I am hardly at my wits' end, but I can only speak for myself. I'm the fan who will stick with "we're still the defending champs!" after every regular season loss, no matter how horrible. At this point, I just hope the Lakers can win a playoff series on the road, because it looks like it's going to take a least one of those to win it all. Speaking of .700 ball, I'm going to again ignore the strength of schedule at my own peril and say "What' the big deal? Last seasons' championship team finished at .695!" I believe that somehow the Lakers will win and lose enough games regardless of the competition to get them right at that 53 to 57 win range.
But you are absolutely right about not knowing what to expect. They could win by 20, they could lose by 20, who knows? I've always had a very even keel about regular season games, and with my team of choice having won the last two championships, it's hard to complain. I don't understand the fans who want perfection. Isn't it enough to be the best in the end? Well, unless you paid for a ticket to the Heat game, then you should be livid.
Let's bring this back to the Spurs, who are 26-4, putting them on pace for 71 wins. Why don't we start talking about them breaking the Chicago Bulls' record? I would like to take this time to put all the pressure and focus on the Spurs. How is it that this team can still fly under the radar (the way they like it, might I add)? How is it that nobody ever slips and says something dumb in the media, like "We expect to win it all?" Shouldn't the story be "Spurs Should Demolish Lakers", and if they don't it's a travesty? When it's the Spurs who are in front, it seems that reasonability wins out, but if the tables were turned, the "Worldwide Leader" would be having columns like "Are the Lakers the Greatest Team Ever?". I say throw out the double standards and give the Spurs the major market treatment for once!
If I didn't know better, I'd think that some media-bitter PtR member found out about our email exchange and paid you to rant about the lack of press the Spurs have received so far. A fan of the Lakers calling for the Spurs to get major market treatment? This season really is upside-down. But no matter how strange things get, it's not like the Whirlwhy Leeder is suddenly going to change the way it does business. How does it do business, you wonder? I'm glad you asked.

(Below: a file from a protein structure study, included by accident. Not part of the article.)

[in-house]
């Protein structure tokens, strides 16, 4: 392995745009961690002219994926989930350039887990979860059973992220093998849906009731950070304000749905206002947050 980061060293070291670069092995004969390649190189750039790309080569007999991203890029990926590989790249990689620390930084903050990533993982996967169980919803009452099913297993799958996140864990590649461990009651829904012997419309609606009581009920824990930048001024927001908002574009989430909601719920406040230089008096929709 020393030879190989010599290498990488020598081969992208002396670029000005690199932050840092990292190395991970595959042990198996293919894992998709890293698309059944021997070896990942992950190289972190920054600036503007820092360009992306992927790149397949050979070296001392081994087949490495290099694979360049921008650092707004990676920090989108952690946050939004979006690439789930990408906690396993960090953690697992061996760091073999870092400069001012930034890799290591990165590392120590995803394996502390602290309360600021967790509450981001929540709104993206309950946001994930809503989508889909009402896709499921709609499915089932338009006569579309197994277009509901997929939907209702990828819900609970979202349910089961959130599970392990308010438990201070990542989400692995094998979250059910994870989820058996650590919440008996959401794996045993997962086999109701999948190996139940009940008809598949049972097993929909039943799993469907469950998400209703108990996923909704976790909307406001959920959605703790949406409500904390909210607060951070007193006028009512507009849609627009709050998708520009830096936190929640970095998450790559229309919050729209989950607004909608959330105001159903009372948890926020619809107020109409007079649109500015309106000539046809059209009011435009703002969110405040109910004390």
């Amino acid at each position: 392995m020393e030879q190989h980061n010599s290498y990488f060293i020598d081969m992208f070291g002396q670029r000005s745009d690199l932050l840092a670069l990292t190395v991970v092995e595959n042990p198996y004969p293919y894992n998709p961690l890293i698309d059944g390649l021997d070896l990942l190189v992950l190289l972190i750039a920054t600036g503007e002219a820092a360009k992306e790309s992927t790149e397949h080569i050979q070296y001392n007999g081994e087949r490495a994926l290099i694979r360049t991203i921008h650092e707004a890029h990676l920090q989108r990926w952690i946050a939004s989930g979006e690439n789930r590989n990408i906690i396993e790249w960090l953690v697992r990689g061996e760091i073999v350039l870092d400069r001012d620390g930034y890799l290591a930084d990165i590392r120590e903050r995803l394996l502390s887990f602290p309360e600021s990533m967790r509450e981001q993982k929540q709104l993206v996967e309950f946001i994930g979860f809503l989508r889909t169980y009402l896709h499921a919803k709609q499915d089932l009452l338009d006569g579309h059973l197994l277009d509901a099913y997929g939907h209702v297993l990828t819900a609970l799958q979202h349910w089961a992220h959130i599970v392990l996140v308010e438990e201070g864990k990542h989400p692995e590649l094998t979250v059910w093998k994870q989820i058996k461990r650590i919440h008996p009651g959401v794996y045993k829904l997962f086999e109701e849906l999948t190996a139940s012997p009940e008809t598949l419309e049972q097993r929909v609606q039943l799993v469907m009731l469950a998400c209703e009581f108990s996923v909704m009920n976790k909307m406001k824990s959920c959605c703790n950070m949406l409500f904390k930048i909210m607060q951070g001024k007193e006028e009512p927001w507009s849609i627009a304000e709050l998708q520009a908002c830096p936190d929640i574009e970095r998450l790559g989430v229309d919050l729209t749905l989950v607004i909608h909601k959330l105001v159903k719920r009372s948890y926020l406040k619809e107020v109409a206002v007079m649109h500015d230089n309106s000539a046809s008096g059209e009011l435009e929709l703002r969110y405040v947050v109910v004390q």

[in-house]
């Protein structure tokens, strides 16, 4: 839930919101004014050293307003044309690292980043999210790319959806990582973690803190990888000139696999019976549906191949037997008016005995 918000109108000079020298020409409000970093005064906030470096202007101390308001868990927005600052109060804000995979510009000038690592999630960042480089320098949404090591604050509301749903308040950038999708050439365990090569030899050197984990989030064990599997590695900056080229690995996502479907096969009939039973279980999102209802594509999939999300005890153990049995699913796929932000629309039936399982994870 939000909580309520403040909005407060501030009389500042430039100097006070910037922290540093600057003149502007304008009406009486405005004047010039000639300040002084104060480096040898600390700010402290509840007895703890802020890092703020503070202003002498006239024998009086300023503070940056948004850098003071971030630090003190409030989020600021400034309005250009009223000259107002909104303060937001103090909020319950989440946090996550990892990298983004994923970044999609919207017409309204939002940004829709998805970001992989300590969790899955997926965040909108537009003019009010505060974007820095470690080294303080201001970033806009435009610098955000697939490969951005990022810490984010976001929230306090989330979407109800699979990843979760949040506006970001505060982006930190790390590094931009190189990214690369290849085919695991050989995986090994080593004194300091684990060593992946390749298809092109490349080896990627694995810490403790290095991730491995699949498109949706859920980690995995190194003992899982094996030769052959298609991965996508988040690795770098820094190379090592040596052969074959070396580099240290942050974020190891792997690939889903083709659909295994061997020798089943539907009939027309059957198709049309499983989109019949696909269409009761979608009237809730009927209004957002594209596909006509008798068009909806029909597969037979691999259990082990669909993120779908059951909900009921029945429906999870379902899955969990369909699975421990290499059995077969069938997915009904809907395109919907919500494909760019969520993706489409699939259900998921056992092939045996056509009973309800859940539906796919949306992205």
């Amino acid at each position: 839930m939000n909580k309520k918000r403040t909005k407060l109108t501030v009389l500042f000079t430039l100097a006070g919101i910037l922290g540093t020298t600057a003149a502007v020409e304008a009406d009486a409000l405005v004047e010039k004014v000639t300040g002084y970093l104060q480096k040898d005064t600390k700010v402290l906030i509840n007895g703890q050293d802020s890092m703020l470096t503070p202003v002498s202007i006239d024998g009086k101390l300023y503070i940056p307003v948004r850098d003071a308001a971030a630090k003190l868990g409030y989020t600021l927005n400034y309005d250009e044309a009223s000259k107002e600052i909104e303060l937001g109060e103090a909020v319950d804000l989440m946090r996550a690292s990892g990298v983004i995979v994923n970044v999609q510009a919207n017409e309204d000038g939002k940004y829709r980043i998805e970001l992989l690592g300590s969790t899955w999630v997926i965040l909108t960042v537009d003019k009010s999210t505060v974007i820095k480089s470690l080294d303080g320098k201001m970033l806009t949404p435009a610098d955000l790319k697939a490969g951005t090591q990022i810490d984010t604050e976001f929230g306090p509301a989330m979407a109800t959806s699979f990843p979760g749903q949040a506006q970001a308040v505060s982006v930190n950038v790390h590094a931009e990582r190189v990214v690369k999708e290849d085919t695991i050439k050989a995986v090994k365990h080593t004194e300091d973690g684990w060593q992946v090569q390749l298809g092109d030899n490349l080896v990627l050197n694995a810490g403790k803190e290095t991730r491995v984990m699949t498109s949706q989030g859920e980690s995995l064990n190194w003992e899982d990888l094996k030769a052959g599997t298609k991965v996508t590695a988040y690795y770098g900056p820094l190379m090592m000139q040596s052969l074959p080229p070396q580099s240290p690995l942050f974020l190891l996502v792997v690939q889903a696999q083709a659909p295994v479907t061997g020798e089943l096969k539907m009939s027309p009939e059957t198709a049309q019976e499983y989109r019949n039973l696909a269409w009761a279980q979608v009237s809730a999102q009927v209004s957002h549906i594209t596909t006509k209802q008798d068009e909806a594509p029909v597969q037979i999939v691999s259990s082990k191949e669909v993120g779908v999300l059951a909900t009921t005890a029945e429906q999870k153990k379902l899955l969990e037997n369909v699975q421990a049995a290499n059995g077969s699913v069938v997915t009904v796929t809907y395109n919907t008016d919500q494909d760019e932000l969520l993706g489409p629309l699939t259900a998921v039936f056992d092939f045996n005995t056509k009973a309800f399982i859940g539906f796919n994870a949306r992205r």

The national media conglomerates in general, and ESPN specifically, are in the eyeball delivery business. They have to collect as large an audience for whatever event/sport/contest they own the rights to, and then sell their advertising for as much as possible while minimizing expenses. (I realize this isn't exactly an exposé, but it's foundational to answering your question about the L.A./S.A. double standard.) So, if you are tasked with covering the entire NBA with a finite number of writers, then you're going to have to decide where to focus. And when your boss is a big anthropomorphic mouse, your pitch is gonna have to be pretty easy to fit in a nutshell. "Let's feature this fascinating story about the small-market team that's defying expectations" might get the green light as a novelty once every couple weeks, but the rest of the time you're going to have to bring those retinas to your product. And there are simply more optic nerves attached to the brains of fans in L.A., New York, Miami and Dallas, than there are connected to those residing in the cute little one-professional-team town that forms a triangle with the big cities in Texas.
Wow, maybe that degree in journalism my parents paid for finally paid off.
"Let's bring this back to the Spurs" again, I guess. Okay, I'll play along. First, about that 26-4: it's nice and all, but I'm not quite sure that there's any such thing as pace. Not to keep coming back to LA's record, but you tell me where the pace is in 13-2, 0-4, and 8-3. Plot each of those runs out and you'll get 71 wins, 0 wins, and 60 wins. Use the them together and you get 57 wins. Divide them by π and ... well, you get the picture. I don't really play the "What could the record be" game and so I hadn't seen an actual projection. 71 wins, huh? That really would be pretty impressive. Or it would be if I actually believed in pace. Up to the Orlando game, the Spurs had lost only one game per month, so it was fun to joke that the record would end up at 75-7, but that's actually pretty close to 71-11. Scary. Stats are fun to play with, so if they can't keep the losses out of double digits then it would be cool if they could reach the seventies. But last I checked, there's no trophy handed out to the team with the most regular season wins. Suffice to say that I won't be surprised if the current winning percentage is this season's high point. Like you said, the Lakers won it all last year after winning 69.5%. If I had to guess, I'd say something around 75% feels right for this team - I guess that's 62-20. Not exactly pressuring Chicago's record is it?
And as for your question about why no one on the Spurs ever "slips and says something dumb in the media, like ‘We expect to win it all?'" That's an easy one. When they sign their contract, they agree to have a chip inserted in the base of their brains that automatically takes over their speech functions as soon as any recording device is powered on in their presence. The most obvious piece of evidence for this theory: Richard Jefferson. His game underwent a transformation from last season to this, after a summer's worth of work directly under Popovich, but it wasn't until he signed his new Spurs contract in the off-season that the chip was installed. Listen to yesterday's interview he gave before the Spurs practice. Start it at the one minute mark, and tell me that doesn't sound like something right out of the Spurs Handbook for Answering Good Questions from the Media. I'd have said that Pop himself was in direct control of RJ at that point, but you can see GOML walking behind him at the 2:09 mark. So, it's gotta be the chip.